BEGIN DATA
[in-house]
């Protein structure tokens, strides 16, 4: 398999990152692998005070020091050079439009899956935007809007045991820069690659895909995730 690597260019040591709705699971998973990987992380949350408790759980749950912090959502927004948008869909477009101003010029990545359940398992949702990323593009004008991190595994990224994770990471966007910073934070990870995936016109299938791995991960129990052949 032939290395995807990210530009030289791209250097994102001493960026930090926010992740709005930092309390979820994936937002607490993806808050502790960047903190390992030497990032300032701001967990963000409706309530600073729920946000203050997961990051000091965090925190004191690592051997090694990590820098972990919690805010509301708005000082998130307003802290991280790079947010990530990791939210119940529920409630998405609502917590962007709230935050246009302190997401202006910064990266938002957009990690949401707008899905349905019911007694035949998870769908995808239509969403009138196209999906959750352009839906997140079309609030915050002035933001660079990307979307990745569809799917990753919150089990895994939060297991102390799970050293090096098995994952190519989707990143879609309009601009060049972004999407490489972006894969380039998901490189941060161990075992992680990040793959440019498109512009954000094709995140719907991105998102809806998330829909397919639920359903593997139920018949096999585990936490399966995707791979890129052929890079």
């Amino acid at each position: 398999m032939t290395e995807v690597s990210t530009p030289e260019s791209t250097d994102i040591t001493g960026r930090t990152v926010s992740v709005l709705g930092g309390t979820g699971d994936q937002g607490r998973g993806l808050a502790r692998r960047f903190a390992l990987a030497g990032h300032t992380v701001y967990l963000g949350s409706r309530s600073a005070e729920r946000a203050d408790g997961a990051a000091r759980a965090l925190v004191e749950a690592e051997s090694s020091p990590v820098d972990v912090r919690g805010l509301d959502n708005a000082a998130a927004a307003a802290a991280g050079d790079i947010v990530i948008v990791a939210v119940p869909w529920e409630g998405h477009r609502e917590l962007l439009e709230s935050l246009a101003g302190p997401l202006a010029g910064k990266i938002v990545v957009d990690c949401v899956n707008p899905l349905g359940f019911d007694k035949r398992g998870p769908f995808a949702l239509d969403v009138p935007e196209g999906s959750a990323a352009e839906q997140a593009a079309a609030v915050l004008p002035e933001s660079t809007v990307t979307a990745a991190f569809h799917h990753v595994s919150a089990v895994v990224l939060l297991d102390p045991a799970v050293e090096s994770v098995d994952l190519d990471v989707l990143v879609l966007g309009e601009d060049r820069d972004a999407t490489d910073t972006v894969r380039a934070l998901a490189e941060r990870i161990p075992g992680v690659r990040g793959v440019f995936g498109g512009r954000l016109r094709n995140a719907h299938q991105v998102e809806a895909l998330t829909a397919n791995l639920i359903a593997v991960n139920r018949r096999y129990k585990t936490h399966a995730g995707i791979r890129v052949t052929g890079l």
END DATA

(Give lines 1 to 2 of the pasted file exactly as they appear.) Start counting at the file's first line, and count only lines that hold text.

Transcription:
[in-house]
């Protein structure tokens, strides 16, 4: 398999990152692998005070020091050079439009899956935007809007045991820069690659895909995730 690597260019040591709705699971998973990987992380949350408790759980749950912090959502927004948008869909477009101003010029990545359940398992949702990323593009004008991190595994990224994770990471966007910073934070990870995936016109299938791995991960129990052949 032939290395995807990210530009030289791209250097994102001493960026930090926010992740709005930092309390979820994936937002607490993806808050502790960047903190390992030497990032300032701001967990963000409706309530600073729920946000203050997961990051000091965090925190004191690592051997090694990590820098972990919690805010509301708005000082998130307003802290991280790079947010990530990791939210119940529920409630998405609502917590962007709230935050246009302190997401202006910064990266938002957009990690949401707008899905349905019911007694035949998870769908995808239509969403009138196209999906959750352009839906997140079309609030915050002035933001660079990307979307990745569809799917990753919150089990895994939060297991102390799970050293090096098995994952190519989707990143879609309009601009060049972004999407490489972006894969380039998901490189941060161990075992992680990040793959440019498109512009954000094709995140719907991105998102809806998330829909397919639920359903593997139920018949096999585990936490399966995707791979890129052929890079």